Martin Storksdieck, National Research Council, National Academy of Sciences
In this session, learn more about the National Research Council report, Successful K-12 STEM Education: Identifying Effective Approaches in Science Technology, Engineering, and Mathematics, which provides a review of research on STEM-focused schools, effective STEM practices, and effective schooling, and makes recommendations for improving STEM education. The presenter will also discuss Monitoring Progress Toward Successful K-12 STEM Education: A Nation Advancing?, which identifies 14 indicators linked to the Successful K-12 STEM Education report's recommendations that can be used to monitor progress in K-12 STEM education and make informed decisions about improving it.
About the Presenter:
Martin Storksdieck, Director, Board on Science Education, National Research Council, National Academy of Sciences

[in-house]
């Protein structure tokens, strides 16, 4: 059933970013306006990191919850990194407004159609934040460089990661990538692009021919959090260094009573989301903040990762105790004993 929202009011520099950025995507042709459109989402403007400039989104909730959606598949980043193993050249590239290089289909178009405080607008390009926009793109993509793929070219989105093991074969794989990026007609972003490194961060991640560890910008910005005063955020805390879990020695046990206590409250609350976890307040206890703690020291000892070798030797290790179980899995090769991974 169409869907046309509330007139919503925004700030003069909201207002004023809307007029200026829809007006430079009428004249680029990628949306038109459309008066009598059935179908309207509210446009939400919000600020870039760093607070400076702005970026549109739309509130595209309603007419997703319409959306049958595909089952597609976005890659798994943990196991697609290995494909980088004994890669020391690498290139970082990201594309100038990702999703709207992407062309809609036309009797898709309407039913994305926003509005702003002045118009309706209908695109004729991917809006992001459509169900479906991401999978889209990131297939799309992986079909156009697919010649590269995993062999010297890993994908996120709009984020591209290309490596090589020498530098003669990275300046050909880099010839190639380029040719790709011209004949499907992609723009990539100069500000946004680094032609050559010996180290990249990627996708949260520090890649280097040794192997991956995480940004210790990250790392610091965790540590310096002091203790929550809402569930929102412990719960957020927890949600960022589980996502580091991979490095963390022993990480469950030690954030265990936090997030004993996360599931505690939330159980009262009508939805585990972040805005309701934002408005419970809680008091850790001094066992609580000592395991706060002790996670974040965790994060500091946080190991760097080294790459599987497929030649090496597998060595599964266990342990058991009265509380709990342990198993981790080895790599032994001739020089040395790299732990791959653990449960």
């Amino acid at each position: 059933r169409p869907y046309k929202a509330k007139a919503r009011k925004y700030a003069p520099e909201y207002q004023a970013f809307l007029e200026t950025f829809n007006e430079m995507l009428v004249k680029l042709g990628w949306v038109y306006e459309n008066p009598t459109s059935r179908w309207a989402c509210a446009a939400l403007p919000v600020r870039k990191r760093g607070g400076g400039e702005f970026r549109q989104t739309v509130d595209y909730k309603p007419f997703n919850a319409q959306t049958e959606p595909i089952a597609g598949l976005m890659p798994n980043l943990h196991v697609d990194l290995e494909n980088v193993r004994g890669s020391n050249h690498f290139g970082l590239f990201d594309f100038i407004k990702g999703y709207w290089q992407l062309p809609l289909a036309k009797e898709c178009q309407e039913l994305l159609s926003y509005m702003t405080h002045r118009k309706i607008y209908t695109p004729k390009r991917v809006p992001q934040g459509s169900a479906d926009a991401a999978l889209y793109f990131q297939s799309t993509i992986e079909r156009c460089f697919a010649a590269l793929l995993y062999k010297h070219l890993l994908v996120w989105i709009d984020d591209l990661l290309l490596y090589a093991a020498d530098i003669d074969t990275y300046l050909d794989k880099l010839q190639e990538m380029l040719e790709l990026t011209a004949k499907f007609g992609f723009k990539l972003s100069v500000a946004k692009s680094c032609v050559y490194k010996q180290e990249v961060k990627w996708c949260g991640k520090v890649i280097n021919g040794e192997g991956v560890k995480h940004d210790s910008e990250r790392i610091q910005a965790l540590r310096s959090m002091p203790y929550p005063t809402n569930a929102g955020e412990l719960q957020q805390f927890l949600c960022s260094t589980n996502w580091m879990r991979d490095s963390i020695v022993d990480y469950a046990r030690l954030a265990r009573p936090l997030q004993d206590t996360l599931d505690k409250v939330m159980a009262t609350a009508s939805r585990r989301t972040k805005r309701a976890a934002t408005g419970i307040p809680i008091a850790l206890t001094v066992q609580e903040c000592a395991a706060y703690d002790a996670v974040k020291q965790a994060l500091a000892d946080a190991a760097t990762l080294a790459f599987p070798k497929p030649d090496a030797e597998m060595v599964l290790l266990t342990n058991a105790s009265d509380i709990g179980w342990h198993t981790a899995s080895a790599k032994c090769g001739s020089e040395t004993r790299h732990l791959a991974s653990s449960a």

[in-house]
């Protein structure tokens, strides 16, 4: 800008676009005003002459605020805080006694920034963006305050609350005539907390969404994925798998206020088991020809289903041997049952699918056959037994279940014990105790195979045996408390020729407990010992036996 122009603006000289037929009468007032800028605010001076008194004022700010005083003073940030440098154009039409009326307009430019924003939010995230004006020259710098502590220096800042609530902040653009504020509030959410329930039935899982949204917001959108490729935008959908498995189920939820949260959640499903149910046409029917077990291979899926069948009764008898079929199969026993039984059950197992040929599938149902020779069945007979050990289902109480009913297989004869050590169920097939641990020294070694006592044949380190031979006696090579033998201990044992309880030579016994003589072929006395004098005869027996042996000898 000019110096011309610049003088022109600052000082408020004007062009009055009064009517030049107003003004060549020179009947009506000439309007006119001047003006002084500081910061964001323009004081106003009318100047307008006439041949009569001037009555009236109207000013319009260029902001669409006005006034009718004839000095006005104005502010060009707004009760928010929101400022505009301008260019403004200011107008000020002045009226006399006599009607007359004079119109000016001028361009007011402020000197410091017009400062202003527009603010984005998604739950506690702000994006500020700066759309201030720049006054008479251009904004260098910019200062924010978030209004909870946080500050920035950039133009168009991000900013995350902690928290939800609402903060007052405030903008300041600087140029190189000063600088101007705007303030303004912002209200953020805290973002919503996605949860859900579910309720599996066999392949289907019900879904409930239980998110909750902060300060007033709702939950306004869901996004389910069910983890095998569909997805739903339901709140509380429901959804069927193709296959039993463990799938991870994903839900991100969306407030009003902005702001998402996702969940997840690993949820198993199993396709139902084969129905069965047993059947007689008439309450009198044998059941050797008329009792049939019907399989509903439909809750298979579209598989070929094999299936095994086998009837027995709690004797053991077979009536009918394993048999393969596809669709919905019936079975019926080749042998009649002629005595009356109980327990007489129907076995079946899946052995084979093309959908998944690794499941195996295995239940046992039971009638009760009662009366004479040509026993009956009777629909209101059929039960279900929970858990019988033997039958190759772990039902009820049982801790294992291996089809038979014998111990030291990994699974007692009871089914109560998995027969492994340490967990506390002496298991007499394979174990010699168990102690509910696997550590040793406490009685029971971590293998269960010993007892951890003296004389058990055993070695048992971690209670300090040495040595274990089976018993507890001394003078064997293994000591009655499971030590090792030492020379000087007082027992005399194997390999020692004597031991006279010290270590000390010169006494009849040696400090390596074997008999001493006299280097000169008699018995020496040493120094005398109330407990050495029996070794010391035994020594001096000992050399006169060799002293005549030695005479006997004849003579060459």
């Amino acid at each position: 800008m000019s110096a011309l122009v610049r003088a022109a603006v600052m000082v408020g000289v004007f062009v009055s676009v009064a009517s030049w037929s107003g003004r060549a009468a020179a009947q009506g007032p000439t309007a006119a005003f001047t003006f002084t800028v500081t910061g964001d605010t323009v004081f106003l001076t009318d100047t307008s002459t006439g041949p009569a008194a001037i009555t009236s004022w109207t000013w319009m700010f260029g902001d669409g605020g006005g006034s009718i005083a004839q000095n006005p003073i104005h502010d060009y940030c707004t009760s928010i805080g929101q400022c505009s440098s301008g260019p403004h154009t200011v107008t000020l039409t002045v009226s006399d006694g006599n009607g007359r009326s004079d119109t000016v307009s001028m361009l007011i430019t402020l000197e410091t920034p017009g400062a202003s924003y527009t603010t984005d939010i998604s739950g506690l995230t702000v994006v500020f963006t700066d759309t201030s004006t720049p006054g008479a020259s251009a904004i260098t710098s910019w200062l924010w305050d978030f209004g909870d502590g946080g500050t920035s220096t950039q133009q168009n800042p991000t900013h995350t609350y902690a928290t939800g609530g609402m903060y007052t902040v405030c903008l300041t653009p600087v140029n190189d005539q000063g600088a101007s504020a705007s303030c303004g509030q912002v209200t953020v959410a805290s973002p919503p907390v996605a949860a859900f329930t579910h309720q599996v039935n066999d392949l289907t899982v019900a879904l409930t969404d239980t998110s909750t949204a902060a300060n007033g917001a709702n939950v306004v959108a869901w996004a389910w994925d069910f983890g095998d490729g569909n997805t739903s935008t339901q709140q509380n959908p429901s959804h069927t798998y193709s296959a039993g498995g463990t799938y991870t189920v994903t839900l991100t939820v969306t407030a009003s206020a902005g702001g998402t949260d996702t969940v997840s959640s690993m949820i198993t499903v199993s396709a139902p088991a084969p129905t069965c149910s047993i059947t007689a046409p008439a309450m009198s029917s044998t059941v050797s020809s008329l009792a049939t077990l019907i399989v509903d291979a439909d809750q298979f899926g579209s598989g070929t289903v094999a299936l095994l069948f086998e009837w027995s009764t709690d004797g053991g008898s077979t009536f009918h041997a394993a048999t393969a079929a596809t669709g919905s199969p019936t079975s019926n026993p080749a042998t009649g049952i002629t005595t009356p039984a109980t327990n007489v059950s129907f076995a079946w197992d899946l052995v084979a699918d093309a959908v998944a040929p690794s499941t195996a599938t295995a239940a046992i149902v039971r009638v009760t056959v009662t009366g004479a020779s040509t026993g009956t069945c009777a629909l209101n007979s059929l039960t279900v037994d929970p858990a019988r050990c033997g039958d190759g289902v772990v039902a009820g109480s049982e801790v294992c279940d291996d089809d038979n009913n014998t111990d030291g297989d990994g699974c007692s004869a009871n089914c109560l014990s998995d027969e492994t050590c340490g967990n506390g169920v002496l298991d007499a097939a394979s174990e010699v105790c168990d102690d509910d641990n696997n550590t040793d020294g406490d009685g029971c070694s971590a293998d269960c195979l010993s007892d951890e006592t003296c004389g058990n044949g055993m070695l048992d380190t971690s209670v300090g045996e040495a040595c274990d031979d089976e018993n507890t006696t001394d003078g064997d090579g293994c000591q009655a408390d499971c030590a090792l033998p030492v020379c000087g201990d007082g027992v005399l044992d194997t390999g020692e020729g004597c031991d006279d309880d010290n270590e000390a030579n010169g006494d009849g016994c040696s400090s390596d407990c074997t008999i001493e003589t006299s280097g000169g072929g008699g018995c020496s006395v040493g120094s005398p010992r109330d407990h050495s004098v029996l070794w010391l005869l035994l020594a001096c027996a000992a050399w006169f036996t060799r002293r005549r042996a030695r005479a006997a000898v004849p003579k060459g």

Martin Storksdieck is the director of the Board on Science Education at the National Research Council of the National Academy of Sciences, where he oversees studies that address a wide range of issues related to science education and science learning across the lifespan. These include the recent Framework for K–12 Science Education that forms the blueprint for the development of the Next Generation Science Standards, and the Successful K–12 STEM Schools and subsequent Monitoring Progress Towards Successful K–12 Education reports. Storksdieck previously served as director of project development and senior researcher at the not-for-profit Institute for Learning Innovation (ILI), where he studied science learning in immersive environments; models of involving researchers and scientists in science museums and science centers; understanding the impact of science hobbyists, such as amateur astronomers, on the public understanding of science; or ways to better connect science learning in and out of schools. At ILI, Storksdieck also conducted front-end formative and summative project evaluations in the area of informal and environmental science education. Before his involvement in science education and learning research, Storksdieck developed shows and programs on global environmental change for a planetarium in Germany; served as editor, host, and producer for a weekly environmental news broadcast; and worked on local environmental management systems and sustainability for the International Council for Local Environmental Initiatives’ European office. Storksdieck holds a master’s in Biology from the Albert-Ludwigs University (Freiburg, Germany), a master’s in Public Administration from Harvard University, and a Ph.D. in Education from Leuphana University (Lüneburg, Germany).